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Governor ignores the Assembly, shuts offices

THE BALTIMORE SUN

The Ehrlich administration is shutting down the offices that enforce minimum wage and prevailing wage laws, ignoring legislation passed by the General Assembly this year directing the governor to keep them open.

Legislative leaders and union officials called the Ehrlich administration's move a backdoor attempt to repeal the prevailing wage statute and a violation of the governor's duty to follow and enforce laws passed by the Assembly.

"It's outrageous. It's an insult. It's a slap in the face to every working man and woman in Maryland," said Senate President Thomas V. Mike Miller, a Democrat. "The constitution says the General Assembly makes the laws. We make the laws and, for whatever reason, this governor chooses to ignore them."

Gov. Robert L. Ehrlich Jr., a Republican, did not inform legislative leaders that he would be discontinuing the two offices, and his administration made no announcement about them. But the telephone line for the Employment Standards Office, which investigates unpaid-wage and child-labor complaints, is now answered by a recording that says the agency was a victim of state budget cuts and will no longer have staff to assist workers. The same message is posted on the office's Web page.

Administration officials confirmed yesterday that the Prevailing Wage Office, which upholds wage laws for state-funded public works projects, also will cease to exist July 1.

Ehrlich's chief of staff, James C. "Chip" DiPaula Jr., said the Department of Labor, Licensing and Regulation is required to enforce the wage laws and will do so without those offices. He said the legislature overstepped its constitutional bounds by trying to require the governor to fund them for the coming fiscal year.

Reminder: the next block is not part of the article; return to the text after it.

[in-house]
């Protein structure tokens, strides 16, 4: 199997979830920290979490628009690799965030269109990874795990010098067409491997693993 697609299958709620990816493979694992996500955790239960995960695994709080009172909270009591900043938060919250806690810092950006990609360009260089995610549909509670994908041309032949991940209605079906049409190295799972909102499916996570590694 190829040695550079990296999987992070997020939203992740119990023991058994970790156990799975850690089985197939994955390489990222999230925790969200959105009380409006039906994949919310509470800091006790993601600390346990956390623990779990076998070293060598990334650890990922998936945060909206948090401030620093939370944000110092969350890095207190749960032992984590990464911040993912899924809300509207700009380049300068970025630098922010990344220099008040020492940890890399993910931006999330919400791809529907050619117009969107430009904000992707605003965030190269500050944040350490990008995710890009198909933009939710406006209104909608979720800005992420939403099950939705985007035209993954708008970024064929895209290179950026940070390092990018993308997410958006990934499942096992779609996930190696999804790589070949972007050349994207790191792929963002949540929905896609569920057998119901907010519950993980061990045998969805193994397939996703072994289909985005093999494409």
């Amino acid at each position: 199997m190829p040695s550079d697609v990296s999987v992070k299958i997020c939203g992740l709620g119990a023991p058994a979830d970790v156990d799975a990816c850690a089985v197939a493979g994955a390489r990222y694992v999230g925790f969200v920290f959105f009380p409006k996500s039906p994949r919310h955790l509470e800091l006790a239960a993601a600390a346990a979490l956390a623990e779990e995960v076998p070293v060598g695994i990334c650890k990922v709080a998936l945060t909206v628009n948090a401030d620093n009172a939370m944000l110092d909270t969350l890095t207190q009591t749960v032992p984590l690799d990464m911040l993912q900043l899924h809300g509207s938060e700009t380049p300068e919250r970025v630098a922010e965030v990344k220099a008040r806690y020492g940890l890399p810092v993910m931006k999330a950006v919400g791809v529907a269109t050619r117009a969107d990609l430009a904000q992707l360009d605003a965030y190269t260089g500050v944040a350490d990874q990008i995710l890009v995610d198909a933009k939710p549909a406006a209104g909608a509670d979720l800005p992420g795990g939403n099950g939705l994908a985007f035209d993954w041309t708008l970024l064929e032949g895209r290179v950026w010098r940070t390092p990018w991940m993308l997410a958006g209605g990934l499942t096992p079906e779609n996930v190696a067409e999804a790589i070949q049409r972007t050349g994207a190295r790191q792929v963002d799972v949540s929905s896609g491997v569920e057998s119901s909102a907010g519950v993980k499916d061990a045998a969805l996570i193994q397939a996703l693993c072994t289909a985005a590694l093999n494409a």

Maryland Attorney General J. Joseph Curran Jr., a Democrat, wrote Ehrlich in March, saying he believed that the provision requiring the department to maintain the wage offices met constitutional requirements - but he acknowledged that the language was questionable.

"Reasonable arguments can be made to both support or challenge these types of action," Curran wrote.

If legislators continue inserting such provisions in budget bills, he added, "they may invite a serious constitutional challenge."

Maryland's Constitution allows the legislature to cut from the governor's budget proposal, not to increase it or transfer funds from one program to another. The Ehrlich administration argues that the budget language the legislature passed would require the labor department to spend money not in the governor's budget and is therefore not binding.